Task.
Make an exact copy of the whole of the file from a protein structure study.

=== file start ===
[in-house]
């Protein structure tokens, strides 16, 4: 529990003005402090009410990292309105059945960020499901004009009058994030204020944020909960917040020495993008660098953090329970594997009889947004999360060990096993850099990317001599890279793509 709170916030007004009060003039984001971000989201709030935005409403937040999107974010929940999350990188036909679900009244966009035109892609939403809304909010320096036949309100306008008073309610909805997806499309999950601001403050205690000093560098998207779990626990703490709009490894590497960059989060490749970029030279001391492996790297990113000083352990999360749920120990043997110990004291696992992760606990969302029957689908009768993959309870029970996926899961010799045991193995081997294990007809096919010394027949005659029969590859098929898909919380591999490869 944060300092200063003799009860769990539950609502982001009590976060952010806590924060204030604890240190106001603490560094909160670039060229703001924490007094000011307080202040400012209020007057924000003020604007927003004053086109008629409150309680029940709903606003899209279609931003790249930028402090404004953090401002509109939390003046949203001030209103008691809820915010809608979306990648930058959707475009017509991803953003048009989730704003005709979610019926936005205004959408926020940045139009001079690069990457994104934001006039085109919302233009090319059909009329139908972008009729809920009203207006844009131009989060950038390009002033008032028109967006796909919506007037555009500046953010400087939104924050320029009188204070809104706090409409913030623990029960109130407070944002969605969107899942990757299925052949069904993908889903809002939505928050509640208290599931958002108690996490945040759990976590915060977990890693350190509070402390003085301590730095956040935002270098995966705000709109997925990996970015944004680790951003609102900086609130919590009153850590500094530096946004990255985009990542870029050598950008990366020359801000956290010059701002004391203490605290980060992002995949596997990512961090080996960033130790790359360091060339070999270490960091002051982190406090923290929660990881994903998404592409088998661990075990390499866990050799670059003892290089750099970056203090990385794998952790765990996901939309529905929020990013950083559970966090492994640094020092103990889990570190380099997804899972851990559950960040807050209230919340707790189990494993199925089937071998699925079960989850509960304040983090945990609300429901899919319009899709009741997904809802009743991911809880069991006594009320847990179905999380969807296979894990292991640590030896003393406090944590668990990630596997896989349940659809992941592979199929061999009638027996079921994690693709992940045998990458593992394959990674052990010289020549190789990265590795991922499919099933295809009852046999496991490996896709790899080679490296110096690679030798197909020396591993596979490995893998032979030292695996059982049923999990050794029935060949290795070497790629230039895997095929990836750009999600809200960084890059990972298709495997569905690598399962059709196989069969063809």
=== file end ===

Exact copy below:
[in-house]
């Protein structure tokens, strides 16, 4: 529990003005402090009410990292309105059945960020499901004009009058994030204020944020909960917040020495993008660098953090329970594997009889947004999360060990096993850099990317001599890279793509 709170916030007004009060003039984001971000989201709030935005409403937040999107974010929940999350990188036909679900009244966009035109892609939403809304909010320096036949309100306008008073309610909805997806499309999950601001403050205690000093560098998207779990626990703490709009490894590497960059989060490749970029030279001391492996790297990113000083352990999360749920120990043997110990004291696992992760606990969302029957689908009768993959309870029970996926899961010799045991193995081997294990007809096919010394027949005659029969590859098929898909919380591999490869 944060300092200063003799009860769990539950609502982001009590976060952010806590924060204030604890240190106001603490560094909160670039060229703001924490007094000011307080202040400012209020007057924000003020604007927003004053086109008629409150309680029940709903606003899209279609931003790249930028402090404004953090401002509109939390003046949203001030209103008691809820915010809608979306990648930058959707475009017509991803953003048009989730704003005709979610019926936005205004959408926020940045139009001079690069990457994104934001006039085109919302233009090319059909009329139908972008009729809920009203207006844009131009989060950038390009002033008032028109967006796909919506007037555009500046953010400087939104924050320029009188204070809104706090409409913030623990029960109130407070944002969605969107899942990757299925052949069904993908889903809002939505928050509640208290599931958002108690996490945040759990976590915060977990890693350190509070402390003085301590730095956040935002270098995966705000709109997925990996970015944004680790951003609102900086609130919590009153850590500094530096946004990255985009990542870029050598950008990366020359801000956290010059701002004391203490605290980060992002995949596997990512961090080996960033130790790359360091060339070999270490960091002051982190406090923290929660990881994903998404592409088998661990075990390499866990050799670059003892290089750099970056203090990385794998952790765990996901939309529905929020990013950083559970966090492994640094020092103990889990570190380099997804899972851990559950960040807050209230919340707790189990494993199925089937071998699925079960989850509960304040983090945990609300429901899919319009899709009741997904809802009743991911809880069991006594009320847990179905999380969807296979894990292991640590030896003393406090944590668990990630596997896989349940659809992941592979199929061999009638027996079921994690693709992940045998990458593992394959990674052990010289020549190789990265590795991922499919099933295809009852046999496991490996896709790899080679490296110096690679030798197909020396591993596979490995893998032979030292695996059982049923999990050794029935060949290795070497790629230039895997095929990836750009999600809200960084890059990972298709495997569905690598399962059709196989069969063809």